Finally, Alicia Plerhoples spoke. According to Plerhoples, she’s running “because there are two Fairfax Counties that are separated by economic opportunity.” She talked about how she’s “lived those two extremes,” how when she was “nine years old, my father was fired from his job as a GED teacher; he was standing up for the rights of the students that he was teaching, and his private employer fired him for that.” Plerhoples explained how “that set off the chain of events for my family that led to eviction from our house,” spending “the better part of my fourth grade year living in a motel room with my siblings, some of who are back here today,” and how “that experience shaped who I am today…shaped my entire life and my entire outlook.”
Plerhoples said she’s “spent the last 14 years working in community economic development,” after getting degrees at Harvard (“with the help of a lot of financial aid, work-study, student loans”), a master’s in public policy at Princeton’s School of International Affairs and Public Policy, and then Yale Law School. She said she “entered into a career in community economic development “because I know that this is where I can make an impact and where I can make a difference.” She talked about how, although she’s “a law professor…at Georgetown Law School, her “head is not in the clouds at all ..but my heart and my head are on the streets, so I run a mall public interest law firm within the law school and we work in community economic development…making loans to small businesses and nonprofit organizations…that are started by people like returning citizens or women that are survivors of domestic violence.” She said “that is the work I do and that is the skillset that I will bring to the Chairman position.”
Plerhoples explained that she “shared my story about my economic hardship because that is what so many of our families in Fairfax County are facing today.” She said that, “unfortunately, those realities are masked; you know we can say that we have 6% poverty in Fairfax County, but the truth is we have pockets of poverty that are high as 14% – 22% of children in Mason District are living in poverty, one in four Fairfax County children experiences food insecurity.” According to Plerhoples, “this is unacceptable,” and “the county has not acted with the urgency that it needs on these issues.”
Plerhoples listed her top priorities:
1) “…affordable and workforce housing…our workers cannot afford to live in Fairfax County...I’m a member of the Fairfax County Budget Committee…We’ve asked the county for 15,000 units of new affordable housing over the next ten years, and this was a conservative ask. The county came back with 5,000. Again, this is completely unacceptable. This tells me that they are kicking the can down the road, that they will solve the affordable housing crisis by essentially saying we don’t have a crisis because everybody’s left the county…The sense of urgency is not there.”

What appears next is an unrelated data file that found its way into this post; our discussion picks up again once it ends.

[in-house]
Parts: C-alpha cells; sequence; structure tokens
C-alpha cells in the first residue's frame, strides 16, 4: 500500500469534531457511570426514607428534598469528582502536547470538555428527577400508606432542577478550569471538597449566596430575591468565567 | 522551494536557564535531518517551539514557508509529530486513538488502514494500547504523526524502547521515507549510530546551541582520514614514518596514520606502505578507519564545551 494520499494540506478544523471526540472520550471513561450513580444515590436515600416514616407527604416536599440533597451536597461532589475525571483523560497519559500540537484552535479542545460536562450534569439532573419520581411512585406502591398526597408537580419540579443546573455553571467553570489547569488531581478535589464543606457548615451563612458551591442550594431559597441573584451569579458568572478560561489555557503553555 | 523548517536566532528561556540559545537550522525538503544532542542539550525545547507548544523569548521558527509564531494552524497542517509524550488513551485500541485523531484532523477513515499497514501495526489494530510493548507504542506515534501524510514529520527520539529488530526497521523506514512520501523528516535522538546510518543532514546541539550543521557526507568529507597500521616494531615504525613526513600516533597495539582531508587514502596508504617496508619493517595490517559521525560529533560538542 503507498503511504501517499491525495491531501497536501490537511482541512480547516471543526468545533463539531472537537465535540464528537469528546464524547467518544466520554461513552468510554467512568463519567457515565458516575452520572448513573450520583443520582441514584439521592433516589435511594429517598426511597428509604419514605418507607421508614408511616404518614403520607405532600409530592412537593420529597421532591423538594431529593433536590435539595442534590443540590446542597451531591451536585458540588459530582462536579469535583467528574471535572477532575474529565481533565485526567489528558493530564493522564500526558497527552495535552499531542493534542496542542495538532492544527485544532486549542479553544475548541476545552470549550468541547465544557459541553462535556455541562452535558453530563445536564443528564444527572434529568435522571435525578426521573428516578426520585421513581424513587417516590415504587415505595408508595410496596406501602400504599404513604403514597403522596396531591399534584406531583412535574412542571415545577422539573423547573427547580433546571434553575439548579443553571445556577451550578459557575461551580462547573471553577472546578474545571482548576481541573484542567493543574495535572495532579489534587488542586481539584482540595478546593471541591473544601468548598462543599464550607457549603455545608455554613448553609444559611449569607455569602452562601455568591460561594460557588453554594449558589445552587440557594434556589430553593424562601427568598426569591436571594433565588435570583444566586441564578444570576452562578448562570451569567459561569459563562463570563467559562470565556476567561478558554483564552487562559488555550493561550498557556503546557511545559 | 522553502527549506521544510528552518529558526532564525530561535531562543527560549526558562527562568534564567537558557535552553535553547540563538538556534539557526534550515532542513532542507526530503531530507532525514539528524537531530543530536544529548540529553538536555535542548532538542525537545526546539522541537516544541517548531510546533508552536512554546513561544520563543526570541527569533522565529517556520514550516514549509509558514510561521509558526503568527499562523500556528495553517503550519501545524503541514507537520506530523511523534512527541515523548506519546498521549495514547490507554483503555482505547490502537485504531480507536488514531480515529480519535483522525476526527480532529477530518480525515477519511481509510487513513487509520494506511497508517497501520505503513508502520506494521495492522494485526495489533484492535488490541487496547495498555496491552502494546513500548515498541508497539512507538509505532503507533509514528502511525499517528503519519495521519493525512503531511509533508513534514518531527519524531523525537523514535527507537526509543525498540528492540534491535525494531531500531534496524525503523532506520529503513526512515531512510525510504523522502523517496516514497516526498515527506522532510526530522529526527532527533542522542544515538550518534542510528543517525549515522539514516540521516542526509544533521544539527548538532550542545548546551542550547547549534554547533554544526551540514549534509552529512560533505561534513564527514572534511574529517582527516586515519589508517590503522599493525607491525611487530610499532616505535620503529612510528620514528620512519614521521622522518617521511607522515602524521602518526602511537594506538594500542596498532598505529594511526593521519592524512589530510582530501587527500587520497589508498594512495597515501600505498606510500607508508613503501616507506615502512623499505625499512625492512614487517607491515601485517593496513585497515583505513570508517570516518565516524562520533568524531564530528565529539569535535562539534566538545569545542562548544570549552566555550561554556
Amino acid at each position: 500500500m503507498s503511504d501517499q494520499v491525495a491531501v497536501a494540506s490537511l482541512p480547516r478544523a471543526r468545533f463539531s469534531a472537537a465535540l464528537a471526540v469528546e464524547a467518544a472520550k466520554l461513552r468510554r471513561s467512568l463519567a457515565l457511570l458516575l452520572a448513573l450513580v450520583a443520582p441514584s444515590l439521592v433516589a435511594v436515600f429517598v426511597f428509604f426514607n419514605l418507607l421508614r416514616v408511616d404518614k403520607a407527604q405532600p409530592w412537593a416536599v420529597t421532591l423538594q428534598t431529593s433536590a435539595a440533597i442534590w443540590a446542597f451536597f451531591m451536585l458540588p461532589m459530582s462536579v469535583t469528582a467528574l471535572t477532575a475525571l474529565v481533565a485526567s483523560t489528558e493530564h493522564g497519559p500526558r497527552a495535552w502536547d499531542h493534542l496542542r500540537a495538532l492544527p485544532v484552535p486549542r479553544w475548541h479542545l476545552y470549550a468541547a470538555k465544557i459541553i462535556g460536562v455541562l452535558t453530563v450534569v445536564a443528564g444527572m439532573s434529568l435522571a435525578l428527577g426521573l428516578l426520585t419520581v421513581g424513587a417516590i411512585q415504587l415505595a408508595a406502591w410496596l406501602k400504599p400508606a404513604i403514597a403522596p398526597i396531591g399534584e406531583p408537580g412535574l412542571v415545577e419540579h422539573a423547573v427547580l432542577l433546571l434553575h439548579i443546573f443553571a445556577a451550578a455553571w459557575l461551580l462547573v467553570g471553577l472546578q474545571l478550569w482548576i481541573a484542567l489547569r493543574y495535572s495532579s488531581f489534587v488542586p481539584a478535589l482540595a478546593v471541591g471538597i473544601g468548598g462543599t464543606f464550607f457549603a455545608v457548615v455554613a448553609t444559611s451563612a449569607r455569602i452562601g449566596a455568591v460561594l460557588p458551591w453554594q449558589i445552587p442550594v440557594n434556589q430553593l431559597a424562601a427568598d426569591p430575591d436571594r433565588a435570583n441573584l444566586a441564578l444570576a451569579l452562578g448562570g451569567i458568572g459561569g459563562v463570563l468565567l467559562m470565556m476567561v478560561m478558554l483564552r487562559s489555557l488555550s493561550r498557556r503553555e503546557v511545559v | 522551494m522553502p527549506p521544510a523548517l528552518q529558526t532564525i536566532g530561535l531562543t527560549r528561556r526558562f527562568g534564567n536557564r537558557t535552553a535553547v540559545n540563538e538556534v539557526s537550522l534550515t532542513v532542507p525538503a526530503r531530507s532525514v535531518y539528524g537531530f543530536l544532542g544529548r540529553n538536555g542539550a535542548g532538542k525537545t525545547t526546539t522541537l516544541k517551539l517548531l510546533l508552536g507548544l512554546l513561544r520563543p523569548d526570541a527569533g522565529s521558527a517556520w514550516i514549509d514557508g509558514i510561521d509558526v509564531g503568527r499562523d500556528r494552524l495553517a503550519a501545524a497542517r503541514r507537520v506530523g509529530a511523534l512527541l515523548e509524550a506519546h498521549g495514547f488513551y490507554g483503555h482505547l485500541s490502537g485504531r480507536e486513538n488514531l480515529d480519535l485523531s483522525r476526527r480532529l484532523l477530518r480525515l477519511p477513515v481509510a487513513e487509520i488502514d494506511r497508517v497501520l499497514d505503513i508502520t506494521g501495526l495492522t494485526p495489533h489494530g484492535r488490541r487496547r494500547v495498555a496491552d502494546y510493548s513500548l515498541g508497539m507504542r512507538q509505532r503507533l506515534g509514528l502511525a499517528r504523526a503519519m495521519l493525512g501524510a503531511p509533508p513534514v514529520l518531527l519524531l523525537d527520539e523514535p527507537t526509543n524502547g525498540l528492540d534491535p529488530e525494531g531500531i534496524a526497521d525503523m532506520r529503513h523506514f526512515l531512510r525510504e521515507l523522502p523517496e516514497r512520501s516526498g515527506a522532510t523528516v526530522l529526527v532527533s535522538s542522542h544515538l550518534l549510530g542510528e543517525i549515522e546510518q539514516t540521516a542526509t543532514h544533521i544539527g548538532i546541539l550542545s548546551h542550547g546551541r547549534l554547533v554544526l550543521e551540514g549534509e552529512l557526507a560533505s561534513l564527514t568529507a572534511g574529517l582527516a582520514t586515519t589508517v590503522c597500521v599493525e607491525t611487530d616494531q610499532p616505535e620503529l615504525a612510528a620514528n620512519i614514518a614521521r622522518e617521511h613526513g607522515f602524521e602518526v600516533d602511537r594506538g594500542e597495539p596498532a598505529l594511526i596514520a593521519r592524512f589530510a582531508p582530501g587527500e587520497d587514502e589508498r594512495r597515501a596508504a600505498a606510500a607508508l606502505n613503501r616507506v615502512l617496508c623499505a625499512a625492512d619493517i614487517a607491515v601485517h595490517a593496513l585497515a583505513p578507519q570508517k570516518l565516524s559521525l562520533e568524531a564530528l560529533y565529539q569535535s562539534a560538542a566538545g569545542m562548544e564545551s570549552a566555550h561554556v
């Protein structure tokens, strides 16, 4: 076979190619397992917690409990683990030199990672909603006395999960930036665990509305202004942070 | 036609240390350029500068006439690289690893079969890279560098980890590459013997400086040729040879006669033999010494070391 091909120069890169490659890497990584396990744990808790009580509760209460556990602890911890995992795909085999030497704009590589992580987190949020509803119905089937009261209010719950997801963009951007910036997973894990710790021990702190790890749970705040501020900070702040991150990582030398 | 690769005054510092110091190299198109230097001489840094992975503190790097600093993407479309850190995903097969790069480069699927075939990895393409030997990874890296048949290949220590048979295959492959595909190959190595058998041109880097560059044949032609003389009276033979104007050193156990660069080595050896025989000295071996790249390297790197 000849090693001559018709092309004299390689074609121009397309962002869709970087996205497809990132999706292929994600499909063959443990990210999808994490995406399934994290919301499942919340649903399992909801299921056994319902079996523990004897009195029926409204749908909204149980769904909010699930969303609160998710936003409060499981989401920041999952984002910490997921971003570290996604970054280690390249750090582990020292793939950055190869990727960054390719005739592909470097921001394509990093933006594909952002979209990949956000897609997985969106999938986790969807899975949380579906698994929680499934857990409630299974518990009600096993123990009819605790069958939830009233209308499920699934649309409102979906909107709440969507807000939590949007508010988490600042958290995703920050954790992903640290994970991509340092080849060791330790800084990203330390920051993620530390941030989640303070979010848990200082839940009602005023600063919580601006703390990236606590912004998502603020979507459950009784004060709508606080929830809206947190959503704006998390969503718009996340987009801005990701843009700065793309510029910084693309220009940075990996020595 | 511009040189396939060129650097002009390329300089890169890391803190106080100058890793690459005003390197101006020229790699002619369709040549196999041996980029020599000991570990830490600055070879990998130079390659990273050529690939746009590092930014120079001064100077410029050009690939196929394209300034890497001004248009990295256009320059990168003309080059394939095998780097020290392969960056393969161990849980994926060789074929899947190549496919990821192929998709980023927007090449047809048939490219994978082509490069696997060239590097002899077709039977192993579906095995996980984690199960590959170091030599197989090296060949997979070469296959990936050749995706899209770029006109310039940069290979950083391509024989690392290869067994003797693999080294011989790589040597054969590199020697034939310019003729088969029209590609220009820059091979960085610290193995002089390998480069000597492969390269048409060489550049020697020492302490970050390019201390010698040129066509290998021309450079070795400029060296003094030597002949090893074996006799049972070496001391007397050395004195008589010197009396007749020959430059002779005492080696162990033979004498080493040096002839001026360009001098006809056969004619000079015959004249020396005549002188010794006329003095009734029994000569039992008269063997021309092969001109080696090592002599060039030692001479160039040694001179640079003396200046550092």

2) “In early childhood education, we know that years one to five for a child are the crucial brain development years. We have over 500 students waiting on our wait list for publicly funded preschool and that is just the kids that are on the wait list, not counting all the others that actually have a need…We need early childhood education slots and many more.”
3) “In terms of economic growth, it is fantastic that we are bringing…Fortune 500 companies to Fairfax County or to Northern Virginia, but we also need to be growing our own small businesses, we need to be innovating in that area, making sure we can bring businesses to the table that can innovate and grow our tax base here.”
4) “We need to address climate change. Every municipality…from the federal down to the local level, we need to address climate change. It is something that is a threat to our very existence. Unfortunately, the county has a vision plan, but has no action. Again, the sense of urgency is not there.”
Plerhoples concluded that “at this point, Fairfax County has a choice,” that “we are at a crossroads – we can either stick with the status quo and make these incremental steps and see where we end up or we can become a leader in this area, a leader in the region on affordable housing, early childhood education and economic growth that addresses climate change.”